Several items of litter were photographed and taken from two beaches in Northumbria, so that the polymer type could be determined. Photographs were taken with a scale before Fourier Transform Infrared (FTIR) analysis, any fibrous items were also examined using polarised light microscopy.
The results of the FTIR analysis of the plastic removed from the beach were produced using the Hummel polymer library to compare the plastics found to reference data to give an indication of the type of plastic present. These identifications were also verified by comparing to literature values and assigning peaks. There was a large quantity of fishing wire removed from the beach clean-up, the majority of which (n=10) were identified as a biopolymer of polyamide 6 and polyamide 6,6 otherwise known as nylon 6 and nylon 66, and one fishing was identified as polyether urethane. Most of the fishing wire also had small sections of plastic encasing the polyamide wire, the majority (n=3) of these were identified in one instance. There were also two beads found on the fishing wire, one of which was identified as polystyrene and the other was identified as polyethylene. More samples were also collected from a secondary beach in Northumbria, the samples taken from this beach were principally rope samples. The library identified three of them as poly(Ethylene:Propylene:Diene) which is a type of synthetic rubber, although the secondary match polyethylene which also has a high match, due to this and the result of comparing to literature values for both polymers and peak assignment, the rope samples were identified as polyethylene as opposed to Poly(Ethylene:Propylene:Diene). One sample was also identified as polypropylene.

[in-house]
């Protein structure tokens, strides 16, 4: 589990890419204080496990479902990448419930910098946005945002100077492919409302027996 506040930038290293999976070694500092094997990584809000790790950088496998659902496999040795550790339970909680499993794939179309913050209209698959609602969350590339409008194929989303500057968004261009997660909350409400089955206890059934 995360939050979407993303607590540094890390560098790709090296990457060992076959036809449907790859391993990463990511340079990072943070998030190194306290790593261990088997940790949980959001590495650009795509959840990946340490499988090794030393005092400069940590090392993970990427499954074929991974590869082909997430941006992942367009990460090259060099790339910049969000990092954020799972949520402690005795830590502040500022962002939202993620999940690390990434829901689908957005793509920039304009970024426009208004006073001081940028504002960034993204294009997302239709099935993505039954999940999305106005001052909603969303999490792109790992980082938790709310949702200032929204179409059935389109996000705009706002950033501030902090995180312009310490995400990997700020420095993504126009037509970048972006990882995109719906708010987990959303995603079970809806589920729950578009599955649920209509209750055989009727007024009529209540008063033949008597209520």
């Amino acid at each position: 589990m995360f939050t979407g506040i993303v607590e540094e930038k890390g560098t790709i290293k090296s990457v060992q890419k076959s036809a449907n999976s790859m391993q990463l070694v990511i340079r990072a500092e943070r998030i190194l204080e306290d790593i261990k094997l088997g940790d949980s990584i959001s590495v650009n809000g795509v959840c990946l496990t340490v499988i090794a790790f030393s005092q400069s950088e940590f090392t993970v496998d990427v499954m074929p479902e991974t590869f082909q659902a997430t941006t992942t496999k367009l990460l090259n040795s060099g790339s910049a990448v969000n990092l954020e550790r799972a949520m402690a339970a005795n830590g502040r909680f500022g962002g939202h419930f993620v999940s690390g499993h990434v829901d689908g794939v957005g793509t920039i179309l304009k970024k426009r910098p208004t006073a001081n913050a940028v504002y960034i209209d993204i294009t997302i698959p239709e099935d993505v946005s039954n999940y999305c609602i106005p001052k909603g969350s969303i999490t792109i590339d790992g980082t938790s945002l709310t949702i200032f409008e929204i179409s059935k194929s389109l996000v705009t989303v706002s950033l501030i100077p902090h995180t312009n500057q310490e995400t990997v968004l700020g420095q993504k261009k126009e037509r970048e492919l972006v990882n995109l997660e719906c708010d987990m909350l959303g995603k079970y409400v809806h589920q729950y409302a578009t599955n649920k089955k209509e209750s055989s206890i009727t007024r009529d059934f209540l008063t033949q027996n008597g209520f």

Scanning Electron Microscopy (SEM) imaging was carried out on some of the samples taken from the beaches in Northumbria to observe the level of degradation that the plastic had undergone. AOO2 and AOO4 were both taken from AOO1 and identified as Alkyd resin. However, AOO4 had been more sheltered than AOO2 and as such would have degraded less. This can also be seen in the SEM images as AOO4 looks as if it has only begun to degrade and a slight mottling effect can be seen on the surface. AOO2 has more pronounced pits forming on the surface and the areas around the edges show areas that are starting to break away from the plastic surface forming microplastics. Two of the legs from AOO9, the fishing tackle, were observed. The legs were chosen as they differed in colour and there is a potential that they are a different state of degradation. There were very little differences between them. However, the leg that had a darker colouration demonstrated more cracking and larger areas of degradation than the other leg. The fishing wire AOO1 was also observed, the wire showed a high level of degradation, with a ragged surface and protruding bits of plastic that could break away and produce microplastics.